How to store, open, prepare, cook and serve oysters.

oysters
Introduction to the oyster
Although oysters generally fall under the category of seafood and shellfish, they are actually classed as molluscs and belong to the same family as mussels, scallops and clams.

Other pages in our oysters section

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Oysters are the most expensive shellfish available and are now considered a luxury, although this was not always the case. During the 1800's oysters were very common and were farmed in abundance.

It was only when high demand caused beds to become depleted and the price of oysters to rocket, which in turn led to its status today as an extravagant delicacy.

On the outside oysters are rough to the touch and dull in colour, yet it is their flesh inside that makes these molluscs such a wonderful treat.

Once the shell has been opened you will see a succulent piece of creamy / light grey flesh that is surrounded by a clear juice. It is often said that this colour and consistency is the reason why oysters are often considered an aphrodisiac, whilst various scientists and researchers say that it is due to the fact that the oyster contains a rare amino acid which raises the level of the sex hormones.

There are many types of oyster that range in size and flavour. The smaller varieties, such as the "Natives" that are farmed around the Colchester and Whitstable areas of the UK, are much tastier and flavoursome than the larger types and they are also more expensive.

In general, the small varieties of oyster are best eaten raw, whilst the larger varieties, such as the "Pacific oysters" should be cooked.

Oysters can be cooked by steaming, grilling, pan-frying, poaching or roasting and can also be pickled or smoked. Often, they are added to fish stews and soups.

Oysters are usually consumed from September - April, as during the summer months they spawn and their flesh becomes milky and too soft to be pleasant to eat.

Storing oysters

It is best to buy oysters from a reliable source so that you know that they are good quality. They can be stored in the refrigerator for up to 2 days but should really be eaten as soon as possible after purchase. If eating the oysters raw, they should be consumed immediately after shucking (opening).

Store the oysters on a large tray or plate, covered with a damp tea towel in the refrigerator until you are ready to prepare them. They should not be immersed in water, as this will kill them.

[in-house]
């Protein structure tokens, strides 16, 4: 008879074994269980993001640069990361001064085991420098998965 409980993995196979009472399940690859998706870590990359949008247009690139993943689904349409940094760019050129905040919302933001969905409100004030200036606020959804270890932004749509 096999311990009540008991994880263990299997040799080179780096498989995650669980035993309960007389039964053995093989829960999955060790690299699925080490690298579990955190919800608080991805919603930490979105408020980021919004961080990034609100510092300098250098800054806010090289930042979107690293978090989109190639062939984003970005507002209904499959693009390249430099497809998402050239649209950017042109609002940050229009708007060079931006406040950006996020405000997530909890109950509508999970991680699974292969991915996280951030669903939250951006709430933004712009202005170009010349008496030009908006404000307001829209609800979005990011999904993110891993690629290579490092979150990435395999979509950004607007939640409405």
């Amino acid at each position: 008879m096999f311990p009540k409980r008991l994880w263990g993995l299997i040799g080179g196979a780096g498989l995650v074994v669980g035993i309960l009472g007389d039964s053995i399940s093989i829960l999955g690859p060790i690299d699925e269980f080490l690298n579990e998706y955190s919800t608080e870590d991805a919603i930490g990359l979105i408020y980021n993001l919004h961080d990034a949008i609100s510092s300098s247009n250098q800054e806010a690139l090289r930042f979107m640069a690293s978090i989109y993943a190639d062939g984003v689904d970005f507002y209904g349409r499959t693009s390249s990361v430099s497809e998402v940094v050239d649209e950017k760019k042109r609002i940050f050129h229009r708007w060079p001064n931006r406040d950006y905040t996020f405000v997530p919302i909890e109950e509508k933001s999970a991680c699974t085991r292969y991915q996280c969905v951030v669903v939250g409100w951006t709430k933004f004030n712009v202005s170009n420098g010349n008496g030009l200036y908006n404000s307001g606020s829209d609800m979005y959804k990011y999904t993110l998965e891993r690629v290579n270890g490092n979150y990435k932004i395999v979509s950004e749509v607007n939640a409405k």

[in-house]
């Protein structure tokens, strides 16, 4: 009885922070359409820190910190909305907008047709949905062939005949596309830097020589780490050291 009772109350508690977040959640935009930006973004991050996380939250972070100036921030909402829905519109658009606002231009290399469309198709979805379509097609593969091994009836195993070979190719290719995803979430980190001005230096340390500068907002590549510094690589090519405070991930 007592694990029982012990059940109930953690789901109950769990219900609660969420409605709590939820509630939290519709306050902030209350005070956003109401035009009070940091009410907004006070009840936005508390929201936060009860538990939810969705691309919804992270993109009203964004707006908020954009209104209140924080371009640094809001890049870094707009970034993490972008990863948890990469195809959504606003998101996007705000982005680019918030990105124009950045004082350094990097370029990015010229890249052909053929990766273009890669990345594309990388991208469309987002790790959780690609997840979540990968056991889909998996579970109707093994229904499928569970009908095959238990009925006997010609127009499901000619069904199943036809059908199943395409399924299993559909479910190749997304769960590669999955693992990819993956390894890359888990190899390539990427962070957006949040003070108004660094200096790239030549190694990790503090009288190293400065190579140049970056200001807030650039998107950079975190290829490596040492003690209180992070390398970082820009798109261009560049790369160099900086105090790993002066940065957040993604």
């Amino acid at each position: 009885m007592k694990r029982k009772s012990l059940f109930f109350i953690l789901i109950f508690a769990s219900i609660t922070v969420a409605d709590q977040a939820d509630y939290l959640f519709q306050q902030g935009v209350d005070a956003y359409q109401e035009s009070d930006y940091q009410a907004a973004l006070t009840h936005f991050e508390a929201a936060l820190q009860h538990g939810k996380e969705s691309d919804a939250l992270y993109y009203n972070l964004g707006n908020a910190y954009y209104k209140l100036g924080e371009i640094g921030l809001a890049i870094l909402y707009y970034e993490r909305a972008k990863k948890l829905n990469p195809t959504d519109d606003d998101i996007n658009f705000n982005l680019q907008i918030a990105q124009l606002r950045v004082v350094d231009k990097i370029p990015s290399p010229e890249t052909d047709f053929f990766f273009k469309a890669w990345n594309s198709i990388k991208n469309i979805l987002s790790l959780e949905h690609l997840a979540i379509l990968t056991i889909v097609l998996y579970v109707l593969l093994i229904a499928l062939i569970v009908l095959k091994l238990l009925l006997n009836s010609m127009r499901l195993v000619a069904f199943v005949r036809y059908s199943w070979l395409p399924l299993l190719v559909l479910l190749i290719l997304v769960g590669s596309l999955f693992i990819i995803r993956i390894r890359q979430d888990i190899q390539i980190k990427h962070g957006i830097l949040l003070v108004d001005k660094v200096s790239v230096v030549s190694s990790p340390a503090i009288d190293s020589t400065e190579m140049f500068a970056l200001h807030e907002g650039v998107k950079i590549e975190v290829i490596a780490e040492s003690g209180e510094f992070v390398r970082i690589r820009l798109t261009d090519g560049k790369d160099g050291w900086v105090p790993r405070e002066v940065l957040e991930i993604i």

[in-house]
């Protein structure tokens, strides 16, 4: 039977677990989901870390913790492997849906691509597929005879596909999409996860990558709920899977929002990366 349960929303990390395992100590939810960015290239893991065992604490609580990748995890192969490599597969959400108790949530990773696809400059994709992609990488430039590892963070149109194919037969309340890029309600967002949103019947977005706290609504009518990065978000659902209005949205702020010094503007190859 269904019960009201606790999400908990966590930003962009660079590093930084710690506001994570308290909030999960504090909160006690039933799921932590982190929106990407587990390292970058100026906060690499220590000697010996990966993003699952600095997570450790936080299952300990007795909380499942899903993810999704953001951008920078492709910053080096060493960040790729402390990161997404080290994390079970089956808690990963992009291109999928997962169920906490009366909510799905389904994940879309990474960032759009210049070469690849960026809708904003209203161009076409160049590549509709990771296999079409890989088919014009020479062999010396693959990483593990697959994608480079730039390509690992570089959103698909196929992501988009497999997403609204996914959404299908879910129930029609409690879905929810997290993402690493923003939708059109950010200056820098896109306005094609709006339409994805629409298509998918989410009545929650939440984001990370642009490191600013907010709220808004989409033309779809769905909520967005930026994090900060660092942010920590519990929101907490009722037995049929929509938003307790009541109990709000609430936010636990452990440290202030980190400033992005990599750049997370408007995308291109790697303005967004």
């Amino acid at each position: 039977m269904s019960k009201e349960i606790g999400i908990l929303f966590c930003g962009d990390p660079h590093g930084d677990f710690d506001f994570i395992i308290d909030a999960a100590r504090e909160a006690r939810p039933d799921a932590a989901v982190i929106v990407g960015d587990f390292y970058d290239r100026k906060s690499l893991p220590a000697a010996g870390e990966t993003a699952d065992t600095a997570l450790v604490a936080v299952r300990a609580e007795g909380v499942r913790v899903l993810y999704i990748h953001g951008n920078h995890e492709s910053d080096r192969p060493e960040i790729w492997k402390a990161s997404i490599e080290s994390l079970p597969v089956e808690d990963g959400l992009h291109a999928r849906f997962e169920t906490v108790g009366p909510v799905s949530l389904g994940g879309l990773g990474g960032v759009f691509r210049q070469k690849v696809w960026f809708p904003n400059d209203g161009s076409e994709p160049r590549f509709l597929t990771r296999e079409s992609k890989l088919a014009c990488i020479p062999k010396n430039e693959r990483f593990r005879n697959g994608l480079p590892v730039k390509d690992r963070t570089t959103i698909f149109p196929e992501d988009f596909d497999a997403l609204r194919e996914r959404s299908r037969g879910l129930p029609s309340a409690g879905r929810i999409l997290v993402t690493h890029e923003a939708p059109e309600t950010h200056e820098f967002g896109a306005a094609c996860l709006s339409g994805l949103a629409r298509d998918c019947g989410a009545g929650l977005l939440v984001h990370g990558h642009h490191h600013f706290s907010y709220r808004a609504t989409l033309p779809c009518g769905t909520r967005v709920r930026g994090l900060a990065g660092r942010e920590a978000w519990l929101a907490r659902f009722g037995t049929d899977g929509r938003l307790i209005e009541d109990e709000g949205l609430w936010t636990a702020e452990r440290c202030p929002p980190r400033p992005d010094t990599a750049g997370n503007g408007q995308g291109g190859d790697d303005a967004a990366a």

Cleaning the oysters

When you are ready to serve the oysters, if you are going to eat them in the traditional way, scrub the shells under cold running water with a brush to remove any dirt and debris. Discard any shells that are open, cracked or damaged. Allow 6 - 12 oysters per person.

Opening the oysters

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Take an oyster and wrap it in a tea towel or cloth. Ensure that the flatter shell is facing upwards and that the hinge is pointing towards you. Grip the oyster / shucking knife firmly and insert into the small hole located in the hinge. If you don't have an oyster knife, use a short knife with a strong, blunt blade.

Do not use a sharp kitchen knife. Twist the oyster knife until the shells snap apart. Then run the knife blade backwards and forwards along the upper shell in order to sever the muscle that holds the two shells together. Gently remove the top shell, taking care not to spill any of the liquid inside. It is a good idea to open the oysters over a bowl. Finally, remove the black beard from the main body and serve.

Serving oysters

Raw oysters are traditionally served in their shells with their juice on a bed of crushed ice. The classic accompaniments are cayenne pepper, a wedge of lemon to squeeze over the flesh and a thin slice of buttered brown bread.

Alternatively, they can be seasoned with salt and cayenne pepper with a dash of Tabasco sauce, whilst some restaurants serve them with a Mignonette sauce made from lemon juice or sherry vinegar, chopped shallots, mixed peppercorns and dry white wine.

Cooking oysters

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In general, most types of oyster are eaten raw and this is the most popular way of preparing them. There are a number of well known cooked oyster dishes including the butter-rich Oyster Rockerfeller, Oysters Mornay, Angels on Horseback and Oysters au gratin.

When cooking with oysters, you should still work with live oysters and open them by steaming for a few seconds or by microwaving for 30 - 60 seconds. The oyster should be removed from the shell as above and then used in the recipe as instructed.

As the oyster has such a delicate flavour, most people prefer to eat them raw unless they are cooked very lightly in a matter of minutes or seconds.
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